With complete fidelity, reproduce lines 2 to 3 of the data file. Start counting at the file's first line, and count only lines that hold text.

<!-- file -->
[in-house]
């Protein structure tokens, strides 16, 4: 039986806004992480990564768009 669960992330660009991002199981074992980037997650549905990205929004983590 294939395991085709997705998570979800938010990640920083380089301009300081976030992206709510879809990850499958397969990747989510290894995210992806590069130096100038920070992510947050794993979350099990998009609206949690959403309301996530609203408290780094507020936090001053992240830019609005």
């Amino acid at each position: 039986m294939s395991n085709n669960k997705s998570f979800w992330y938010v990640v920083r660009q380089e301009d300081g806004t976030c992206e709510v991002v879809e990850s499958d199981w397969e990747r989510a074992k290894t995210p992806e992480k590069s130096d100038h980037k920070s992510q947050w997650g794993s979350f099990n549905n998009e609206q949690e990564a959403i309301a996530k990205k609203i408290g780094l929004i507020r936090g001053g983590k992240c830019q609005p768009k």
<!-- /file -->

């Protein structure tokens, strides 16, 4: 039986806004992480990564768009 669960992330660009991002199981074992980037997650549905990205929004983590 294939395991085709997705998570979800938010990640920083380089301009300081976030992206709510879809990850499958397969990747989510290894995210992806590069130096100038920070992510947050794993979350099990998009609206949690959403309301996530609203408290780094507020936090001053992240830019609005």
């Amino acid at each position: 039986m294939s395991n085709n669960k997705s998570f979800w992330y938010v990640v920083r660009q380089e301009d300081g806004t976030c992206e709510v991002v879809e990850s499958d199981w397969e990747r989510a074992k290894t995210p992806e992480k590069s130096d100038h980037k920070s992510q947050w997650g794993s979350f099990n549905n998009e609206q949690e990564a959403i309301a996530k990205k609203i408290g780094l929004i507020r936090g001053g983590k992240c830019q609005p768009k």